Stella Dallas (1925)

March 30th, 2021
Author: Meredith Taylor

Dir: Henry King | Wri: Frances Marion | Cast: Ronald Colman, Belle Bennett, Alice Joyce, Jean Hersholt | US Drama

I learned an important lesson the hard way when I had a chance to see this film slap in the middle of revising for my exams in the summer of 1979. I was both depressed and exhausted, so I didn’t bother; and have had to wait 37 years until finally seeing it today. (Now of course, I will always wonder how the film would have affected me had I seen it then at the age of twenty…)

Anybody even vaguely familiar with the subject of Olive Higgins Prouty’s 1923 novel should know about the famous ending; so I won’t bother spoiling it by discussing it here. More people will be familiar with the 1937 remake made by a better director and with a greater actress in the lead. But moving as she is to watch at the remake’s conclusion, Barbara Stanwyck comes across as naturally more capable and resilient than the rather simple and child-like loser portrayed by Belle Bennett, which is what makes Bennett so heart-breaking to watch.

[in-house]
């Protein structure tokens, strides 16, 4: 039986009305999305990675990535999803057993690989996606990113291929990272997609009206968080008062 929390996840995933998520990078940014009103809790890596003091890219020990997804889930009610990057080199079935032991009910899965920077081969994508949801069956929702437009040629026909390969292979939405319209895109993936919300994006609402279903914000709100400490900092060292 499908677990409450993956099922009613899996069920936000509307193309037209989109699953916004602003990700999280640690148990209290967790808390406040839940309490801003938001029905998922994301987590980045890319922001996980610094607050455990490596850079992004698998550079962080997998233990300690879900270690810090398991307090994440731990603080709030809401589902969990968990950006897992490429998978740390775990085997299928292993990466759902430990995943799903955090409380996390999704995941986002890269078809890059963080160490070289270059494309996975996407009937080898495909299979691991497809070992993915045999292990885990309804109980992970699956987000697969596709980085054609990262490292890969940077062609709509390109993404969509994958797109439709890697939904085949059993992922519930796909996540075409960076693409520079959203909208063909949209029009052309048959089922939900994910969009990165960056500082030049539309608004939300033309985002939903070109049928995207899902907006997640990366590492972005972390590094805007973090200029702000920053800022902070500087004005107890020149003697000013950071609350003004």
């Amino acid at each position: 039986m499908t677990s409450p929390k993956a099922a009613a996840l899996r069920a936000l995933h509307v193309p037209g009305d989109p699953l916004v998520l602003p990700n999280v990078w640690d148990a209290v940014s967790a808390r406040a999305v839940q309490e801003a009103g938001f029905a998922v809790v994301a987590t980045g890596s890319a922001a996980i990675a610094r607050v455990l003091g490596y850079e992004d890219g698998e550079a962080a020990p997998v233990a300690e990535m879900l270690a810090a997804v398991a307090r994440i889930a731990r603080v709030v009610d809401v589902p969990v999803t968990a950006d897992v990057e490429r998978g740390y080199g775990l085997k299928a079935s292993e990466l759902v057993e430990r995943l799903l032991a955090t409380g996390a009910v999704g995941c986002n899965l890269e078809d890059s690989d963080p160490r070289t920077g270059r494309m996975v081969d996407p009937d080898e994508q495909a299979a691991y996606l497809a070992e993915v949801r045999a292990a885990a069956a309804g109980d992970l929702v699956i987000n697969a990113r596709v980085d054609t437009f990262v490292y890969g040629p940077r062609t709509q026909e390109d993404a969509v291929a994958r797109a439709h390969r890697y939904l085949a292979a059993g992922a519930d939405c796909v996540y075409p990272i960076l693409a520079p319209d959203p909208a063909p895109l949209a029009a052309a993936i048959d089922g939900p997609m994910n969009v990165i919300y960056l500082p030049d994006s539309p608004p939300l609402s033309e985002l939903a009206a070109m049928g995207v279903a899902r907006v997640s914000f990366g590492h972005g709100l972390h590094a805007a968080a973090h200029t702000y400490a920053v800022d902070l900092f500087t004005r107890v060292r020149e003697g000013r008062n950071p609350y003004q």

Although top-billed, Ronald Colman gets only a fraction of the screen time of Bennett and never gets the opportunity to project himself as much more than a bit of a prig as Stella’s husband; and one never really appreciates what drew them to each other in the first place other than on the rebound from other disappointments in love. One can certainly warm, however, to the almost unbearably beautiful Lois Moran as their daughter Laurel, who ages very convincingly from a child to a young woman and whose scenes with Bennett powerfully convey the bond between them. One would have thought that Laurel could have had a quiet word with her mother offering her advice on fitting in with her new up-market circle of friends with a few hints on dress and make-up, and keeping her voice down in polite company (as well as spending a lot less time carousing with the egregious Ed Munn, played by Jean Hersholt, who would cramp anyone’s style; but who she later rather cruelly uses). But it’s in the nature of heart-rending tales of mother-love like this that her sacrifice for her daughter has to go far far beyond the necessary call of duty. @Richard Chatten

 

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